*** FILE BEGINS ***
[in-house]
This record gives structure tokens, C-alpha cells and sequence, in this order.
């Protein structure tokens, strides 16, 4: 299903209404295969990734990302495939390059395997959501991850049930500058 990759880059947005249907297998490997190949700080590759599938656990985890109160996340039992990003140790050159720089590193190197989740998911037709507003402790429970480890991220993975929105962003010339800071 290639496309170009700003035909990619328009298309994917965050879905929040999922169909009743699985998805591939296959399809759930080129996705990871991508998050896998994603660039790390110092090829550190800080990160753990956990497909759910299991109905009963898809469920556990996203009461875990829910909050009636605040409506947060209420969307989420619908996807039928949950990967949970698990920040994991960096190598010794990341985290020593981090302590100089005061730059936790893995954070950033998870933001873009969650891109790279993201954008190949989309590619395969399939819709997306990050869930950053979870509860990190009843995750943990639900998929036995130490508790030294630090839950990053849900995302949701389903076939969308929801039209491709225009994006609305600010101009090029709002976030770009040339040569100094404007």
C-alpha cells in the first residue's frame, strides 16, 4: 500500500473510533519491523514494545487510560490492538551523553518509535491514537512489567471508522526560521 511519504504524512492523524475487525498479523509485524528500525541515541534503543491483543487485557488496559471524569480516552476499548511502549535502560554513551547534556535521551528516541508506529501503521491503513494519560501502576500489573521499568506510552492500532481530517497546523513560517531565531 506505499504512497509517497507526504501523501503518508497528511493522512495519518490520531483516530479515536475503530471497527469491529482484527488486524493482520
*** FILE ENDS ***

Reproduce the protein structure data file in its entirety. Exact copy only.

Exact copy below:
[in-house]
This record gives structure tokens, C-alpha cells and sequence, in this order.
């Protein structure tokens, strides 16, 4: 299903209404295969990734990302495939390059395997959501991850049930500058 990759880059947005249907297998490997190949700080590759599938656990985890109160996340039992990003140790050159720089590193190197989740998911037709507003402790429970480890991220993975929105962003010339800071 290639496309170009700003035909990619328009298309994917965050879905929040999922169909009743699985998805591939296959399809759930080129996705990871991508998050896998994603660039790390110092090829550190800080990160753990956990497909759910299991109905009963898809469920556990996203009461875990829910909050009636605040409506947060209420969307989420619908996807039928949950990967949970698990920040994991960096190598010794990341985290020593981090302590100089005061730059936790893995954070950033998870933001873009969650891109790279993201954008190949989309590619395969399939819709997306990050869930950053979870509860990190009843995750943990639900998929036995130490508790030294630090839950990053849900995302949701389903076939969308929801039209491709225009994006609305600010101009090029709002976030770009040339040569100094404007």
C-alpha cells in the first residue's frame, strides 16, 4: 500500500473510533519491523514494545487510560490492538551523553518509535491514537512489567471508522526560521 511519504504524512492523524475487525498479523509485524528500525541515541534503543491483543487485557488496559471524569480516552476499548511502549535502560554513551547534556535521551528516541508506529501503521491503513494519560501502576500489573521499568506510552492500532481530517497546523513560517531565531 506505499504512497509517497507526504501523501503518508497528511493522512495519518490520531483516530479515536475503530471497527469491529482484527488486524493482520